And perhaps because it was the most vulnerable thing he’d said to me, perhaps it was the burning in my eyes, but I walked to where he stood over the little bar. I didn’t look at him as I took the decanter of amber liquid and poured myself a knuckle’s length, then refilled his.

But I met his stare as I clinked my glass against his, the crystal ringing clear and bright over the crashing sea far below, and said, “To the people who look at the stars and wish, Rhys.”

He picked up his glass, his gaze so piercing that I wondered why I had bothered blushing at all for Tarquin.

Rhys clinked his glass against mine. “To the stars who listen—and the dreams that are answered.”



Two days passed. Every moment of it was a balancing act of truth and lies. Rhys saw to it that I was not invited to the meetings he and Amren held to distract my kind host, granting me time to scour the city for any hint of the Book.

But not too eagerly; not too intently. I could not look too intrigued as I wandered the streets and docks, could not ask too many leading questions of the people I encountered about the treasures and legends of Adriata. Even when I awoke at dawn, I made myself wait until a reasonable hour before setting out into the city, made myself take an extended bath to secretly practice that water-magic. And while crafting water-animals grew tedious after an hour … it came to me easily. Perhaps because of my proximity to Tarquin, perhaps because of whatever affinity for water was already in my blood, my soul—though I certainly was in no position to ask.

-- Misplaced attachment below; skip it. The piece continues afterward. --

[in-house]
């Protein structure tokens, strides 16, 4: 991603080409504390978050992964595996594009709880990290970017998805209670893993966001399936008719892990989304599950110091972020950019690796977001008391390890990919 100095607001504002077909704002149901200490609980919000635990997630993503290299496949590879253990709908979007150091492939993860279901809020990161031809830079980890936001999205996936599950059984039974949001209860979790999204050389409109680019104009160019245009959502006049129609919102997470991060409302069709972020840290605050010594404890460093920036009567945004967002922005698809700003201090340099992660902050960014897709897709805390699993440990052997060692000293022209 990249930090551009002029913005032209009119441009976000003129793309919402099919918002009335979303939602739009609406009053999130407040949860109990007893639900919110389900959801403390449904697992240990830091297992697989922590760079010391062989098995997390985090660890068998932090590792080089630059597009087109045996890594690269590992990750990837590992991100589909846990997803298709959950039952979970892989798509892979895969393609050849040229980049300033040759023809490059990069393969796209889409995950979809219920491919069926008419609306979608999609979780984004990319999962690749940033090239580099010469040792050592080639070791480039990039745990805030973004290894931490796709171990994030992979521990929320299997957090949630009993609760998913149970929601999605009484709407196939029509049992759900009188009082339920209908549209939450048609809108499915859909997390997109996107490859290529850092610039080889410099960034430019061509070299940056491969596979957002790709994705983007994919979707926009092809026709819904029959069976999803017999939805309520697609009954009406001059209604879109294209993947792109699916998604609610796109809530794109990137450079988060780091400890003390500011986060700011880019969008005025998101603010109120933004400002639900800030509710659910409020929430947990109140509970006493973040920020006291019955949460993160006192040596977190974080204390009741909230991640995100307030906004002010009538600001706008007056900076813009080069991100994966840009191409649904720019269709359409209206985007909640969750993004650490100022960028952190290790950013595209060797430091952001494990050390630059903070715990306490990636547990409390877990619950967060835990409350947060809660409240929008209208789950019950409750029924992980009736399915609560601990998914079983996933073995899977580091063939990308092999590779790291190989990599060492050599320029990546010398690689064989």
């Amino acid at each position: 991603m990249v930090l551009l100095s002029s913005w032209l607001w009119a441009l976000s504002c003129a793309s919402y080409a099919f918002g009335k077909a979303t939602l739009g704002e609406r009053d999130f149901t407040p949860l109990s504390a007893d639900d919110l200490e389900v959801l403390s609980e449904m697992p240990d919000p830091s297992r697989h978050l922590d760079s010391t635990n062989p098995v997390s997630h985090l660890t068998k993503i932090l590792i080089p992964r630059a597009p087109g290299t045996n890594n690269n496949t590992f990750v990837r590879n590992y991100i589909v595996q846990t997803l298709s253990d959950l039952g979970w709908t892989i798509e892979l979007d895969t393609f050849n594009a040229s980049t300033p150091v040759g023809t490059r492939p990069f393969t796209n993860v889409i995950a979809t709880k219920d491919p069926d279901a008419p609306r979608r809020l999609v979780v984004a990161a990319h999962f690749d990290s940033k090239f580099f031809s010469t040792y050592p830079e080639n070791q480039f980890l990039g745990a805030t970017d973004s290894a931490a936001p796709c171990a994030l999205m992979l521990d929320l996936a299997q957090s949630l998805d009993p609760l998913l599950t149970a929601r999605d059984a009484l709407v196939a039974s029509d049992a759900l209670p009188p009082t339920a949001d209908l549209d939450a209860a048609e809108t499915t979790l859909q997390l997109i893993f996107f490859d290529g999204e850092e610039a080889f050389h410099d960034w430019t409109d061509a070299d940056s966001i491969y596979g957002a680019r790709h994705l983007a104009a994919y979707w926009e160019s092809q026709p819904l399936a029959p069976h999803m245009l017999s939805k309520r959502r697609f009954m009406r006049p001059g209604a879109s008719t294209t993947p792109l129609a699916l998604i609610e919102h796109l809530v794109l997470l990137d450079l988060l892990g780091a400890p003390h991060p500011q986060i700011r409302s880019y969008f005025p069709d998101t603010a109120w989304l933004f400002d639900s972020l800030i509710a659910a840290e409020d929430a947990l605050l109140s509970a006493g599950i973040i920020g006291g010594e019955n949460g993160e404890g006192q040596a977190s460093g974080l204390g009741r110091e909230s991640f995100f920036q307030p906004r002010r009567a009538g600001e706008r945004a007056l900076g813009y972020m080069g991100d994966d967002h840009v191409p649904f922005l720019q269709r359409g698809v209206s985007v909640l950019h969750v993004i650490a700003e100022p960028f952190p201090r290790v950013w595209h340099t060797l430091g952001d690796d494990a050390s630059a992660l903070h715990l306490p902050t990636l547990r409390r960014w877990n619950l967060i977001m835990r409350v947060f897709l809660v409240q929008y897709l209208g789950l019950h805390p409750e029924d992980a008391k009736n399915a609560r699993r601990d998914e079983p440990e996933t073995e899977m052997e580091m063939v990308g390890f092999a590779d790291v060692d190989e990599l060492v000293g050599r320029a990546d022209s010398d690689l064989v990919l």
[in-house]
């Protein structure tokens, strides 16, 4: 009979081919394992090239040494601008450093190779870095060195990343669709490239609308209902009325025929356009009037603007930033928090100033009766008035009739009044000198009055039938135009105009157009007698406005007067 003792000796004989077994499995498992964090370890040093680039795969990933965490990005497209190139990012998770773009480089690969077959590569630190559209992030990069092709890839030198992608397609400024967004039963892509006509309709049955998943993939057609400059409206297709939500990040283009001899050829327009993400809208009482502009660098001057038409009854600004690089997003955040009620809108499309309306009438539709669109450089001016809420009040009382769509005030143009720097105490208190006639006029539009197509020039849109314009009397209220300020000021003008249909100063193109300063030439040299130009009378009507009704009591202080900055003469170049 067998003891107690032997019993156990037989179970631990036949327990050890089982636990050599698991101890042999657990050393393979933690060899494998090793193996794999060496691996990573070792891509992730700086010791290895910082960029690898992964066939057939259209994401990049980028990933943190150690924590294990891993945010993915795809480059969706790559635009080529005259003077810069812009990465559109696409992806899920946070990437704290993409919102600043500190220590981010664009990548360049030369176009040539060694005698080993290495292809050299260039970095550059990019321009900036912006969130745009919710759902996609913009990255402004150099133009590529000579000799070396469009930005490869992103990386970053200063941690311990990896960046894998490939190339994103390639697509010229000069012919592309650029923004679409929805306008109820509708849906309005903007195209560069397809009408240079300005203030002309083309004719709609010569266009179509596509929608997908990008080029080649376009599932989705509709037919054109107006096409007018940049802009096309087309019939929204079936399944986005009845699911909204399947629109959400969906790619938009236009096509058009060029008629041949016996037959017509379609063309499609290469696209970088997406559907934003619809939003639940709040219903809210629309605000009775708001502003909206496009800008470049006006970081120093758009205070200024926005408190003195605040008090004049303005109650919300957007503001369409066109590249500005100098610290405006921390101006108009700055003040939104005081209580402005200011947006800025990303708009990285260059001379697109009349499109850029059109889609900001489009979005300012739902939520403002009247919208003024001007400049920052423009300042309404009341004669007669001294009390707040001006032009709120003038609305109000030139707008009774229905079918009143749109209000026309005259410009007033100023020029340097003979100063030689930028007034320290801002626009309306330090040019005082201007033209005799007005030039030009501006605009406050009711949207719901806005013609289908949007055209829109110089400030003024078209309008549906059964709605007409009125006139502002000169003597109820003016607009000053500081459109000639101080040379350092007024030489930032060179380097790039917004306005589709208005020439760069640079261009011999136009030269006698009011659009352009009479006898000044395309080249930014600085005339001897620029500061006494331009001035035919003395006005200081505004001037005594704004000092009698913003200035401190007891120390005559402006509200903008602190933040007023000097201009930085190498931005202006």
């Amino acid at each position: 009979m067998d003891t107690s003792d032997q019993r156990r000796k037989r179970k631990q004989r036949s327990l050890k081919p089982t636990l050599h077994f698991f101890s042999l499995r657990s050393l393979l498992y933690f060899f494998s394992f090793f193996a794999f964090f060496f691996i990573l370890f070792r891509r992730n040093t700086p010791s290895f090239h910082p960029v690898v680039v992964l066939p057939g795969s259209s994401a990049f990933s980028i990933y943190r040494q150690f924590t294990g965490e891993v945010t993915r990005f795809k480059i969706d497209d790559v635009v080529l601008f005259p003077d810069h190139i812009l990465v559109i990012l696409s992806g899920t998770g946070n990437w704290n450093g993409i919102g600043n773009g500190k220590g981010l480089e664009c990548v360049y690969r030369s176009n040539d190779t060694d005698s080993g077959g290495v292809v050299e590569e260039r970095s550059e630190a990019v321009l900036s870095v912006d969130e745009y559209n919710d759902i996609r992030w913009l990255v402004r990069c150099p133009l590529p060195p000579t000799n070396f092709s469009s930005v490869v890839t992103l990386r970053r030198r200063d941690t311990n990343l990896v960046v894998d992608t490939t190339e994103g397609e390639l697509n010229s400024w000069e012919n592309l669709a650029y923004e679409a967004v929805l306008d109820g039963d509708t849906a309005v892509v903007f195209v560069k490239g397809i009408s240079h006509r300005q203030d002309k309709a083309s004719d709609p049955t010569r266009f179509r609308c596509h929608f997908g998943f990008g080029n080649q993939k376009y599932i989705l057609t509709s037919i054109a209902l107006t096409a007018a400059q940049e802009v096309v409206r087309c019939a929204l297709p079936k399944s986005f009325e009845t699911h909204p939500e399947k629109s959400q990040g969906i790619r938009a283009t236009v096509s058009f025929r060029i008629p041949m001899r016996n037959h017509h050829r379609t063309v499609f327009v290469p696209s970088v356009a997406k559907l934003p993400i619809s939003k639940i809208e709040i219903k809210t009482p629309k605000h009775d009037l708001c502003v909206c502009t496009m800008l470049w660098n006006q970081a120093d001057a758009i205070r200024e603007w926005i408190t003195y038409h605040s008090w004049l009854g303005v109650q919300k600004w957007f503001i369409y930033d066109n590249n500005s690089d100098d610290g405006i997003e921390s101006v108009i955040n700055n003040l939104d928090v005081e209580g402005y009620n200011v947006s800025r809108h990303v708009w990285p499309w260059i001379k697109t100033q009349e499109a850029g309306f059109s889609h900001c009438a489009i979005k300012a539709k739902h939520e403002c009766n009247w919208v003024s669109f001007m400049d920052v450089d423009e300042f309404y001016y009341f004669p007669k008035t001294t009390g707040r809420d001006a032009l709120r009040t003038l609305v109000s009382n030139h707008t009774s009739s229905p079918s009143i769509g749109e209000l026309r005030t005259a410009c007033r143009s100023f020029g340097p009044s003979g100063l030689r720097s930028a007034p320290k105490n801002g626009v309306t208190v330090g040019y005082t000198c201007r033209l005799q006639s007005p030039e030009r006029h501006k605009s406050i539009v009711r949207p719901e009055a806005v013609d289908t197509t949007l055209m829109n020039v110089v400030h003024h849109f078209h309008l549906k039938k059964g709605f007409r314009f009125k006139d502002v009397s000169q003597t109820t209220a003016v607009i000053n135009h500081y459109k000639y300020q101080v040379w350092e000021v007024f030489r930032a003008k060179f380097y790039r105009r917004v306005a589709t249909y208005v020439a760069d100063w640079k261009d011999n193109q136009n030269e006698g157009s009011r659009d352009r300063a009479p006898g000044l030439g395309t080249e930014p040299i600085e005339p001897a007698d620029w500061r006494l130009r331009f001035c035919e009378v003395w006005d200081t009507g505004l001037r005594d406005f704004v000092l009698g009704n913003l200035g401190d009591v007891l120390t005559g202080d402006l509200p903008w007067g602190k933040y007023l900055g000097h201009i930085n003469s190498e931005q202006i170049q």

Once breakfast had finally been served and consumed, I made sure to look a bit bored and aimless when I finally strode through the shining halls of the palace on my way out into the awakening city.

Hardly anyone recognized me as I casually examined shops and houses and bridges for any glimmer of a spell that felt like Tarquin, though I doubted they had reason to. It had been the High Fae—the nobility—that had been kept Under the Mountain. These people had been left here … to be tormented.

Scars littered the buildings, the streets, from what had been done in retaliation for their rebellion: burn marks, gouged bits of stone, entire buildings turned to rubble. The back of the castle, as Tarquin had claimed, was indeed in the middle of being repaired. Three turrets were half shattered, the tan stone charred and crumbling. No sign of the Book. Workers toiled there—and throughout the city—to fix those broken areas.